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FAYETTEVILLE -- Superintendent Matthew Wendt explained Friday the newly formed School Safety and Security Task Force is part of a larger plan to assess facility security, student mental health and faculty training.

Wendt discussed the formation of the task force at a joint meeting Thursday of the City Council and School Board.

Task force

Membership of the Safety and Security Task Force includes:

• Co-chairman John L Colbert, associate superintendent for support services for Fayetteville Public Schools

• Co-chairman Frank Johnson Sr., director of investigations for Walmart and former Fayetteville Police chief

• Conner Eldridge, former U.S. attorney for the Western District of Arkansas

• Erin Wiedermann, U.S. Magistrate for the Western District of Arkansas

• Beth Storey Bryan, Washington County Circuit judge

• Tim Helder, Washington County sheriff

• Greg Tabor, Fayetteville police chief

• Steve Gahagans, University of Arkansas chief of police

• Greg Leding, Arkansas legislator

• David Whitaker, Arkansas legislator

• Chris Lawson, Fayetteville Public Schools general counsel

Ex-Officio:

• Holly Johnson, director of communications and public relations for Fayetteville Public Schools

• Susan Norton, director of communications and marketing for the City of Fayetteville

Source: Fayetteville Public Schools

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The task force will have members from law enforcement and the judicial system, experts in safety and security, elected officials and school district employees. It will focus on evaluating the safety of buildings and campuses.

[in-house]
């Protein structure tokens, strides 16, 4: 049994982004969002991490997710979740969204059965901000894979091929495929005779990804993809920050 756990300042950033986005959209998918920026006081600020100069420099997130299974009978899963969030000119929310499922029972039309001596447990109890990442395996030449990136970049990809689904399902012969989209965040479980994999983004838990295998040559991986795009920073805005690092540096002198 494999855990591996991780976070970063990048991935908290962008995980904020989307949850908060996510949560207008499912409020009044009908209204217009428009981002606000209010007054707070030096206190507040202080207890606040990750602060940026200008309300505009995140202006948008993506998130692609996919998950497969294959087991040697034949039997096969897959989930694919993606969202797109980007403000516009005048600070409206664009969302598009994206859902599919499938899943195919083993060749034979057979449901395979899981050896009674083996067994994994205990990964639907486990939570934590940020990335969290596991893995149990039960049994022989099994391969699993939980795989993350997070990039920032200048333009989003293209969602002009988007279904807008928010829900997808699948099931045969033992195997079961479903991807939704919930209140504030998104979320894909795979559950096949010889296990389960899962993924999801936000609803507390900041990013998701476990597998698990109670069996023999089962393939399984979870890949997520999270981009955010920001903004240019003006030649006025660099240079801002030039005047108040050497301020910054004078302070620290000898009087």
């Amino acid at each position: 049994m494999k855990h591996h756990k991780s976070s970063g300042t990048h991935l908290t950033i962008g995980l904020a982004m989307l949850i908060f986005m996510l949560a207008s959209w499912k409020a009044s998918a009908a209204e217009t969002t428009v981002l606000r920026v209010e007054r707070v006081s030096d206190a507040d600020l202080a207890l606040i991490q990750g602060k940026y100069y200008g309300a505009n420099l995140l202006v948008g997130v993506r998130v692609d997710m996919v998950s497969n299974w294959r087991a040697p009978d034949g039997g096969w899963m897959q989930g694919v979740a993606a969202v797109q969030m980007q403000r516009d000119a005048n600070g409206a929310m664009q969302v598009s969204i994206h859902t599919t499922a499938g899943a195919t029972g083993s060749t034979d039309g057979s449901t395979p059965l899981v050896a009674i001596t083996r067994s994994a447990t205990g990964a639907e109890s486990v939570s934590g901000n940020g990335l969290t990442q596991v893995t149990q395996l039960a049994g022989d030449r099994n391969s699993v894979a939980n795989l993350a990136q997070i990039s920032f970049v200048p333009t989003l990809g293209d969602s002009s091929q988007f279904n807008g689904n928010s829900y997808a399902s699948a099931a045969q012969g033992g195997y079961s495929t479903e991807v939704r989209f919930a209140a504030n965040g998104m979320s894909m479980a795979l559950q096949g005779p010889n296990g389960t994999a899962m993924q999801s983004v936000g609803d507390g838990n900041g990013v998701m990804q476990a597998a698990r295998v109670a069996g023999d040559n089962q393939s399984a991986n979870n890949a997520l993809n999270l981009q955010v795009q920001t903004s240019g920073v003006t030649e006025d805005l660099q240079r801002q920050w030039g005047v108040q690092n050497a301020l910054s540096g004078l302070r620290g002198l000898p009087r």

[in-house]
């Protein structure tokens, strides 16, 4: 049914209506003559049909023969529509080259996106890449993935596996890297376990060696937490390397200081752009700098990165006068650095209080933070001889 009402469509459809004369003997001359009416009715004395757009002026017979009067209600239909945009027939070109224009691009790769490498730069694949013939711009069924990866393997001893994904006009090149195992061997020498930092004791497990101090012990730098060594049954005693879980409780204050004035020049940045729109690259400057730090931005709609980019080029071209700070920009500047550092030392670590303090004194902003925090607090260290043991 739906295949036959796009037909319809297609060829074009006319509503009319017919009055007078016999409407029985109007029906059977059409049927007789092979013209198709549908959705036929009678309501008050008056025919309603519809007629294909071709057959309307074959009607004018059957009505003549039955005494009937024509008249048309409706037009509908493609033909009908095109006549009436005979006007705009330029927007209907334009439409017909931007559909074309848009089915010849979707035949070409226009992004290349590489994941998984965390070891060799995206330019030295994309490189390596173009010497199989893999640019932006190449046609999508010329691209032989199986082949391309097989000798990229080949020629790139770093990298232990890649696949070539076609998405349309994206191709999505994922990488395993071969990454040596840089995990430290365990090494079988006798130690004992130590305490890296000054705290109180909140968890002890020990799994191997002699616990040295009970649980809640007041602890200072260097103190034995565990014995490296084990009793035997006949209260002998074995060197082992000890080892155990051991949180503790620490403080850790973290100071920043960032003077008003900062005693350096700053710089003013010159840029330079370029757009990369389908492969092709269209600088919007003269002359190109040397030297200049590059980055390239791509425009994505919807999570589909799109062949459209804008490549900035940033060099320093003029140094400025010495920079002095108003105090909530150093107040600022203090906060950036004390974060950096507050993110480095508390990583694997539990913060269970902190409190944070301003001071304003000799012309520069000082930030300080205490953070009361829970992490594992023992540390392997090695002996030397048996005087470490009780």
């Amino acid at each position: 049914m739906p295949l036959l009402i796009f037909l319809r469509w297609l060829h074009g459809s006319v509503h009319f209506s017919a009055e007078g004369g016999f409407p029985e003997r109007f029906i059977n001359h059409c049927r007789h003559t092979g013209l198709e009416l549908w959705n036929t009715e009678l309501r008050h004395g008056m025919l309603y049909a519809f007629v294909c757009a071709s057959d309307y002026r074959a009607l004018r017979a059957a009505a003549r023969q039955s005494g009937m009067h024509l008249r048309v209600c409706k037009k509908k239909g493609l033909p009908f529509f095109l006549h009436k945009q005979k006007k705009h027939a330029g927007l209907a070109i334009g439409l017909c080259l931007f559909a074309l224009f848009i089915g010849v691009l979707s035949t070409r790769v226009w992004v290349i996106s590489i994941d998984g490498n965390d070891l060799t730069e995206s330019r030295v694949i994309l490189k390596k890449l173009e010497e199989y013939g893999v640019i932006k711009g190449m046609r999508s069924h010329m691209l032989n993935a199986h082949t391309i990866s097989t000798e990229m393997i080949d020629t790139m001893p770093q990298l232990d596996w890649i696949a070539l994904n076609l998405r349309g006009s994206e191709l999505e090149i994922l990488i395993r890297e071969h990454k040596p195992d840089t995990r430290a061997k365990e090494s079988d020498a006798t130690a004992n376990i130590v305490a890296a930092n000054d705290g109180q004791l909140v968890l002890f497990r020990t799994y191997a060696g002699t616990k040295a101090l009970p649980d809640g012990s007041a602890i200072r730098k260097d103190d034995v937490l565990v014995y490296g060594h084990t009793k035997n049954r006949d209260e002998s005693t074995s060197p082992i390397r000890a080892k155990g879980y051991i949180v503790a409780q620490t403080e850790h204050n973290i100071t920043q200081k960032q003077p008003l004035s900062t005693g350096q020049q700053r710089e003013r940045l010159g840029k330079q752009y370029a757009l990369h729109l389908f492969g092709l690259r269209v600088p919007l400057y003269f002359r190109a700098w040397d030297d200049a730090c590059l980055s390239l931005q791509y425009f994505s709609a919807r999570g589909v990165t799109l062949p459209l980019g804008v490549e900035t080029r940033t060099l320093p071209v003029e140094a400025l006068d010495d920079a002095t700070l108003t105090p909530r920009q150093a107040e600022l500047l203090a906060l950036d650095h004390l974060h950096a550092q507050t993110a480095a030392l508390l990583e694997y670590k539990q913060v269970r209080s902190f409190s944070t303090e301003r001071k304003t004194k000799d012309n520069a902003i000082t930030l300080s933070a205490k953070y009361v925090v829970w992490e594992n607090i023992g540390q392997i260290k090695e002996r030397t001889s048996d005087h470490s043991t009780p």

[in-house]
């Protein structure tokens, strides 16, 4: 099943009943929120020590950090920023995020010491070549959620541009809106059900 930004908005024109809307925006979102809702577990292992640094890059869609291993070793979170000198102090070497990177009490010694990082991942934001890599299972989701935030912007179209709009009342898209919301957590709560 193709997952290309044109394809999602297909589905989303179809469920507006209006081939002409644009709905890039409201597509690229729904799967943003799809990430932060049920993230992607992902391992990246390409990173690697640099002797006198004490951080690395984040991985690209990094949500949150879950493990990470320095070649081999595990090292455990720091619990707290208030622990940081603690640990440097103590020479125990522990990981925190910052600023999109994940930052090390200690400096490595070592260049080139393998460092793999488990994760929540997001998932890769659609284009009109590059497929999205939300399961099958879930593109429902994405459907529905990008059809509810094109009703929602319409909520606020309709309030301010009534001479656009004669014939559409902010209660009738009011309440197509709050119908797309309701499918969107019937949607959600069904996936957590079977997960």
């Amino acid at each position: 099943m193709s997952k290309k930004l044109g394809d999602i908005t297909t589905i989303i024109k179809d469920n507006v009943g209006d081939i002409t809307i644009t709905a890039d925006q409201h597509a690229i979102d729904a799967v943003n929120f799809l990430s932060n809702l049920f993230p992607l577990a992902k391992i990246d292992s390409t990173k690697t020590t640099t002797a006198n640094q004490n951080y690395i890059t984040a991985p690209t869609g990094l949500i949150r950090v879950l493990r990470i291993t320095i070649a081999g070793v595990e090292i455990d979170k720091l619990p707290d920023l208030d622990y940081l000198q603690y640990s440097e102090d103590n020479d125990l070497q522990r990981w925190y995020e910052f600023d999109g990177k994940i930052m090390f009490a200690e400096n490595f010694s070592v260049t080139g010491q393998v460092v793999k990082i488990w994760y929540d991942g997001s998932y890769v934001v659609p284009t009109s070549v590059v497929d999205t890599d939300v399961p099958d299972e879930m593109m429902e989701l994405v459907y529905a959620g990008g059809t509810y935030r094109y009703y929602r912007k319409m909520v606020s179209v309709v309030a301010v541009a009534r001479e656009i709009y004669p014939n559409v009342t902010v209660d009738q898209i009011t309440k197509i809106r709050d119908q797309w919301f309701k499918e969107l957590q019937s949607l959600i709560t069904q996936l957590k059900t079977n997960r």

John L Colbert, a 39-year veteran at the school and associate superintendent for support services, and Frank Johnson Sr., director of investigations for Walmart and former Fayetteville police chief, will co-chair the task force.

"We feel good about what we have, but it's always good to have those experts come in and evaluate and see how we can make our district even safer," Colbert said.

The district has made numerous security improvements through the years, Wendt said, pointing specifically to the locked doors that require someone to be buzzed in at every school. He noted the new high school has about a dozen entrances compared to nearly 70 at the old building.

The School District will expand the focus to include children's mental health needs through another group and intensive staff training this summer on behaviors related to mental health, intervention, counseling, and school safety and security.

Washington County Sheriff Tim Helder, who has served on committees dealing with mental health issues in the justice system, is on the task force. He has also served 15 years on the West Fork School Board. He has been asked to serve on the Arkansas School Safety Commission.

Gov. Asa Hutchinson issued an executive order Thursday to create the commission.

"I have appointed a stellar array of experts to study and assess the state of security at our schools and to recommend how to fill the gaps they find," Hutchinson said in a news release Friday. "The commission will look at a broad range of issues, from the practical matter of school architecture with an emphasis on single-point entry to limit access. Commissioners also will recommend ways to anticipate threats in order to prevent attacks."

In the aftermath of the Feb. 14 attack at Marjory Stoneman Douglas High School in Parkland, Fla., which left 17 dead, improving the safety of schools has taken on a new urgency, Hutchinson said.

"The protection of our students must be assured and demands the immediate attention of professionals in education, law enforcement, security, and mental health," he said.

Helder said law enforcement officials provide a unique perspective when it comes to security, and he is focused on the part they will play in short- and long-term solutions.